Gender differences and related factors affecting online gaming addiction among Taiwanese adolescents

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Gender Differences and Related Factors Affecting Online

Gaming Addiction Among Taiwanese Adolescents

Chih-Hung Ko, MD,* Ju-Yu Yen, MD,*† Cheng-Chung Chen, MD, PhD,* Sue-Huei Chen, PhD,‡

and Cheng-Fang Yen, MD, PhD*

Abstract: The aim of this study was to evaluate the extent to which

gender and other factors predict the severity of online gaming addiction among Taiwanese adolescents. A total of 395 junior high school students were recruited for evaluation of their experiences playing online games. Severity of addiction, behavioral characteris-tics, number of stressors, and level of satisfaction with daily life were compared between males and females who had previously played online games. Multiple regression analysis was used to explore gender differences in the relationships between severity of online gaming addiction and a number of variables. This study found that subjects who had previously played online games were predom-inantly male. Gender differences were also found in the severity of online gaming addiction and motives for playing. Older age, lower self-esteem, and lower satisfaction with daily life were associated with more severe addiction among males, but not among females. Special strategies accounting for gender differences must be imple-mented to prevent adolescents with risk factors from becoming addicted to online gaming.

Key Words: Addiction, adolescent, gender difference, Internet


(J Nerv Ment Dis 2005;193: 273–277)


n recent decades, Internet use has become a part of modern daily life. Adolescents in Taiwan have been encouraged to use the Internet to increase academic competitiveness. How-ever, Lin and Tsai (2002) reported that 11.7% of high school students have developed addiction to Internet use, which can impair academic performance, psychological well-being, and interaction with peers and family members (Whang et al.,

2003). Adolescent psychosocial development may also be impeded. Because online gaming is the most popular Internet activity among Taiwanese adolescents, it is important to explore the behavioral characteristics of online gaming among adolescents to form the basis of preventive and inter-ventional strategies.

Several studies have aimed to develop diagnostic cri-teria for Internet addiction. The distinguishing characteristics of Internet addiction examined in previous studies include preoccupation, loss of control, tolerance, withdrawal, crav-ing, impairment of function, and reduced decision-making ability (Table 1). These distinguishing characteristics are similar to those of substance dependence and impulse control disorder in DSM-IV (American Psychiatric Association, 1994). Further study is necessary to determine the essential characteristics of Internet addiction and establish definitive criteria of Internet addiction.

The most promising route to effective strategies for the prevention of addictive behavior among adolescents is through a risk-focused approach, which requires the identifi-cation of factors related to addictive behaviors (Hawkins et al., 1992). Previous studies have revealed that low self-esteem (Emery et al., 1993), a low level of life satisfaction (Jenks, 1994; Zullig et al., 2001), and exposure to stress (Kreek and Koob, 1998) increase the risk for drug addiction. However, the relationship between addiction to online gam-ing and self-esteem, life satisfaction, and stressors in daily life has seldom been investigated with regard to adolescents. Gender differences have been found in the behavioral patterns (Boyle and Offord, 1986) and related factors of addictive behaviors (Bukstein et al., 1992). Substance abuse and dependence are reportedly more likely in males than in females (Coffey et al., 2003; Dawson and Archer, 1992; Wilsnack et al., 2000). A similar result has been reported with reference to adolescents. However, gender differences of drug addiction on adolescents have become less obvious overtime (Wallace et al., 2003).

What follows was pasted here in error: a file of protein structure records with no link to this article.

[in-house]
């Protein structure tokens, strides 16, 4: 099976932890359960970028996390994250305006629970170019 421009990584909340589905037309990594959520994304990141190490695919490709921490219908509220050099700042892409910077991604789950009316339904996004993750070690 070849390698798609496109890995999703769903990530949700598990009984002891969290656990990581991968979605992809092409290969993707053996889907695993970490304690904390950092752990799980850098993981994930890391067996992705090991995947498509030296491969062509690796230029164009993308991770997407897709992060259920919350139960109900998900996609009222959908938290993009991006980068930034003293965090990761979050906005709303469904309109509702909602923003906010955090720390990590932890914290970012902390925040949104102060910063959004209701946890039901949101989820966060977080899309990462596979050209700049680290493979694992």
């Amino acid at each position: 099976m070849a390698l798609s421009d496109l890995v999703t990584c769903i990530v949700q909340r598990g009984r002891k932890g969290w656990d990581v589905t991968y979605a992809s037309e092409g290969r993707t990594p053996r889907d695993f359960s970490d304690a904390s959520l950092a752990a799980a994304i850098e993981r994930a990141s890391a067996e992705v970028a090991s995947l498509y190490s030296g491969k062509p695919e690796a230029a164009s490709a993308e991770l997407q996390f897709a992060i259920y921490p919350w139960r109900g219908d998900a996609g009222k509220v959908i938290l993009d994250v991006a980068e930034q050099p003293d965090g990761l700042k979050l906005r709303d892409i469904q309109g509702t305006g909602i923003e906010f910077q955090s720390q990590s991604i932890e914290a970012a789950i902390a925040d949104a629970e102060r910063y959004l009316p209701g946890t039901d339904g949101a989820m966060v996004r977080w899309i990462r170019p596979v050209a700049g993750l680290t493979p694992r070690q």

Gender differences in motivation for substances abuse have also been frequently reported. For example, females are more likely to use illicit drugs for self-medication or to cope

*Department of Psychiatry, Kaohsiung Medical University, Kaohsiung, Taiwan; †Department of Psychiatry, Kaohsiung Municipal Hsiao-Kang Hospital, Kaohsiung, Taiwan; and ‡Department of Psychology, National Taiwan University, Taipei, Taiwan.

Send reprint requests to Cheng-Fang Yen, MD, PhD, Department of Psy-chiatry, Kaohsiung Medical University, Chung-Ho Memorial Hospital, 100 Tzyou 1st Rd., Kaohsiung City, Taiwan 807.

Copyright © 2005 by Lippincott Williams & Wilkins ISSN: 0022-3018/05/19304-0273


with depression and stressful life events (Griffin et al., 1989; Inciardi et al., 1993). Self-confidence, social interaction, and rebellion are reportedly associated with female smoking, whereas social insecurity is associated with male smoking (Clayton, 1991). In addition, whereas males with strong attachments to peers report heavier use of substances, stron-ger family bonds are associated with reduced use of all substances except cigarettes in females (Ensminger et al., 1984). However, the results of previous studies of gender differences in Internet addiction are still a matter of contro-versy (Greenfield, 1999; Lin and Tsai, 2002). Meanwhile, gender differences in motivation for playing online games have seldom been examined. Further studies of the issue of gender differences in behavioral characteristics of online gaming addiction are necessary and are of great importance. The aims of the present study were to (1) evaluate gender differences in the behavioral characteristics, motives, and severity of online gaming addiction among adolescents; (2) evaluate gender differences in self-esteem, daily life satisfaction, and stressors among adolescents who play online games; and (3) compare gender differences in the extent to which severity of online gaming addiction is predicted by age, self-esteem, daily life satisfaction, number of stressors, and gaming location.

METHODS Participants